The third game in the series is a truly delightful entry and to this day holds as fan favourite for many. Although the series has many fantastic games and people have personal favourites, the tropes and conventions laid out in this game pretty much flows like a single tapestry throughout the rest of the series.
Dragon Quest I was a pioneer and untrodden territory. It excited a generation who had never really experienced anything like it.
Dragon Quest II built on the first game and created a lore and expanded on the concepts of the first game.
Dragon Quest III refined and perfected all the good parts of the earlier games and slotted everything else in perfectly. Every other game after it, barring obvious graphical and technological advances, pretty much uses the template of this game.
Imagine if the first Pokemon game could only let you travel around with one Pokemon on a much smaller scale world map. It would still probably have been popular at its time but if a sequel then expanded concepts and improved it, this would be the analogy for DQI and II. DQIII was like the experience you got from the first full Pokemon game on the Gameboy, complete with post game (after beating the Pokemon league) and facing Mew etc. DQIII was like that - a full fledged and complete experience. Every other Pokemon game afterwards, whether during the Gameboy, Advance, DS eras etc, have improved graphically and technologically with many new features but essentially the bread and butter concept and experience has remained the same from the first Gen games. That is what Dragon Quest III is to it’s series.
Dragon Quest IV
This game (as with all others to this day) has retained the structure of a maximum 4 party line up from DQIII meaning that players would generally be able to replicate similar combination or strategies to battles.
However, DQIV is set in an apparently totally different world and setting to the Erdrick trilogy and is the first instalment of what is known as the Zenithian trilogy that comprises of DQ V and DQ VI. Unlike the Erdrick trilogy however, there is not nearly enough intertextuality or reference between these games so it is at best, a loosely woven trilogy and the link is not shared through the characters and lore so much as certain recurring themes and a particular location - namely the Zenith castle. So it would appear that time passed between these games is significantly longer to the point that the geography is unrecognisable. At the very least, the heroes from these series do not immediately connect themselves in the way the Erdrick trilogy was intrinsically about a specific bloodline of heroes. It is not a well-established fact and not emphasised within the game, but according to official lore, the hero of DQIV is an ancestor of the hero of Dragon Quest V. And the link to the Hero of DQVI is even more obscure and has no immediate or significant bearing for the individual story of any of the games in the Zenithian trilogy apart from the strong indication that it precedes IV and V in the way DQIII is set before II and III.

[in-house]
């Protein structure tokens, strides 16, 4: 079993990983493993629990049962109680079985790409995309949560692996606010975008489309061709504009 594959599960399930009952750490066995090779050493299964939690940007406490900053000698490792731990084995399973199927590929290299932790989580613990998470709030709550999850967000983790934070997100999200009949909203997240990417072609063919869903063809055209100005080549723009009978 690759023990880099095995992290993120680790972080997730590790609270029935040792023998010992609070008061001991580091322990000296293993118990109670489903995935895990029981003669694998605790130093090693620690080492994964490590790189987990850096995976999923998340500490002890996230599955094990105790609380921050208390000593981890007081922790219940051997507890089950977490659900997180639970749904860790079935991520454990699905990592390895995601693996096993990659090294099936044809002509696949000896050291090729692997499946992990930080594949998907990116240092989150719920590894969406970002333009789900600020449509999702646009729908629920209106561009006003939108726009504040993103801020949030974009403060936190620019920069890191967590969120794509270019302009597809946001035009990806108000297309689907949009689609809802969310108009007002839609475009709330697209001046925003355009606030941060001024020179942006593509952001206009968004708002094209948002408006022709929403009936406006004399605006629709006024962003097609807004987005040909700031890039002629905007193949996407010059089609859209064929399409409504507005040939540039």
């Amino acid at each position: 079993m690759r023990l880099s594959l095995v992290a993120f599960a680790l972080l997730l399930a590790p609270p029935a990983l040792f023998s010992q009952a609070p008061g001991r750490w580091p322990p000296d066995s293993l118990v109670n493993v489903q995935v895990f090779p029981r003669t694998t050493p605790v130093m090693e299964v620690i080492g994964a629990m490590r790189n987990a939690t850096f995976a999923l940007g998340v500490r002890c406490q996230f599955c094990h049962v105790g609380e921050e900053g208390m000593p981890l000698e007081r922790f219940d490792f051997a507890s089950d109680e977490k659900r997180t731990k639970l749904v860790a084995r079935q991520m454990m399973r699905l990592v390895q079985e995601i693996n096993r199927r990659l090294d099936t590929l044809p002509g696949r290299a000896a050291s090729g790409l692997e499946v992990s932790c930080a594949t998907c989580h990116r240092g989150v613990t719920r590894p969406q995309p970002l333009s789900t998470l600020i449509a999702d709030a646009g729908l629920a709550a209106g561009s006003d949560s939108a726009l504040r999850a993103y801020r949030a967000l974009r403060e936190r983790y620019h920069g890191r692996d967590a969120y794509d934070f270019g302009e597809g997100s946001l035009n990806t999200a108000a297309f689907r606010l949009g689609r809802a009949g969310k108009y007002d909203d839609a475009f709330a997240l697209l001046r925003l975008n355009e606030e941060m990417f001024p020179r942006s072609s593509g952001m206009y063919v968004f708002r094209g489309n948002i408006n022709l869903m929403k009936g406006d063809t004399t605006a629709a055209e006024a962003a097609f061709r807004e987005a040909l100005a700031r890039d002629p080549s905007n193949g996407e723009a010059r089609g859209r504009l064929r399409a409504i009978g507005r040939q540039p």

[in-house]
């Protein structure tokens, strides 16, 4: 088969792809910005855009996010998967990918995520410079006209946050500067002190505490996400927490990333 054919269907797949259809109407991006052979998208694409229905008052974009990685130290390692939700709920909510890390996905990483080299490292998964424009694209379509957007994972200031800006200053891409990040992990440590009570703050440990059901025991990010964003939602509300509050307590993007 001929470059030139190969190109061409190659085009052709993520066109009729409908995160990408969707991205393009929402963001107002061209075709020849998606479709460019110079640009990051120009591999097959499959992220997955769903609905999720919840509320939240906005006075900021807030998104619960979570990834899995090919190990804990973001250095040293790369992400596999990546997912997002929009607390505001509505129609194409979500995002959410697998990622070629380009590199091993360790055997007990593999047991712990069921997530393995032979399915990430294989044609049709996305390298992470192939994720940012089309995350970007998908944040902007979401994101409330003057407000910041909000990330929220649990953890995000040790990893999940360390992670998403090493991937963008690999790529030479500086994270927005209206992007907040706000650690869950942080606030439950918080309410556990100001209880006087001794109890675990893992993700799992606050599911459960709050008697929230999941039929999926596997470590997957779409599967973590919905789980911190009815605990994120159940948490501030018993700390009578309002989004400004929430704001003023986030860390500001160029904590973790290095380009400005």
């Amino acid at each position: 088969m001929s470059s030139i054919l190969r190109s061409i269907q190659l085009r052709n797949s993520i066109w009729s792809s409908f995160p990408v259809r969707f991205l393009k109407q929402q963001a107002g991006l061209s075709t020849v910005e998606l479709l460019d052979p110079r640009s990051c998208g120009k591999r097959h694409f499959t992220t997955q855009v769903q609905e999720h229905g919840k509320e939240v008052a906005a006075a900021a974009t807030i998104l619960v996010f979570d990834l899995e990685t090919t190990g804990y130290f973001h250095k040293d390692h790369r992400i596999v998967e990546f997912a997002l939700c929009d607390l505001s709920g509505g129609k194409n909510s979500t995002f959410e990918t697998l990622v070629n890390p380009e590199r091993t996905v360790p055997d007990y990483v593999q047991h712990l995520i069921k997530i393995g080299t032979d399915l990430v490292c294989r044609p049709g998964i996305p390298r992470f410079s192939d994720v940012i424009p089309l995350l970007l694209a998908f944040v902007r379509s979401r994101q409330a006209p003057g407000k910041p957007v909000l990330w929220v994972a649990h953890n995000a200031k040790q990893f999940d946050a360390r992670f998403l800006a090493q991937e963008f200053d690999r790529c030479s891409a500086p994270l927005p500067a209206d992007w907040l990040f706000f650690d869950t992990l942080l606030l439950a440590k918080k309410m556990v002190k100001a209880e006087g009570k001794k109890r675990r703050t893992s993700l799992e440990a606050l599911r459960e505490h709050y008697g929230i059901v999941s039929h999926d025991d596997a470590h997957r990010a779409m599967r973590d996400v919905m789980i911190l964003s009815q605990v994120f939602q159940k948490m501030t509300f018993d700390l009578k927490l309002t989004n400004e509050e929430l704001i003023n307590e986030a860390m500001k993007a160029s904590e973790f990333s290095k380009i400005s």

There is however one link between the first trilogy and the second: in the post game of III, there is a sky castle known as Zenith that you can ascend to and face the ‘Master/God Dragon’ who is ridiculously powerful. Defeating this character in a certain number of turns allows you to choose a wish, amongst which is the option to resurrect Ortega!(have I mentioned how much I love DQIII??)
DQIV is an absolute narrative masterpiece. It tells the story in episodic chapters; where each chapter allows you to take control of different characters, seemingly lacking connections and having their own ‘local’ issues whilst passively acknowledging the growing and increasingly prominent threat of a major evil force in the world.
Each chapter has its own semi-conclusion and growth for the character on their ‘individual’ quest (which ultimately has them seeking out the real Hero) You grow affinity with these characters - to the point that you just want to continue playing as them but you know you’ll get them as your companions during the run up to the end-game story.
As you’d expect, these intrepid characters (7 of them) eventually join your main character’s chapter and arc and you can choose between them to complete the lineup of 4 in battle at a time. Each character generally portrays a particular class trope from the series - so a Warrior type, Healer, Mage, Martial Artist, Dealer/Trader type and so on. But this time, unlike DQIII where you created your party, they join your group as fully fledged and fleshed out characters both with names, personality and (through your plays in each chapter with them) history. You can even chat amongst your party for the first time and depending on the context of the situation, their responses change. So it’s a very personal and satisfying experience.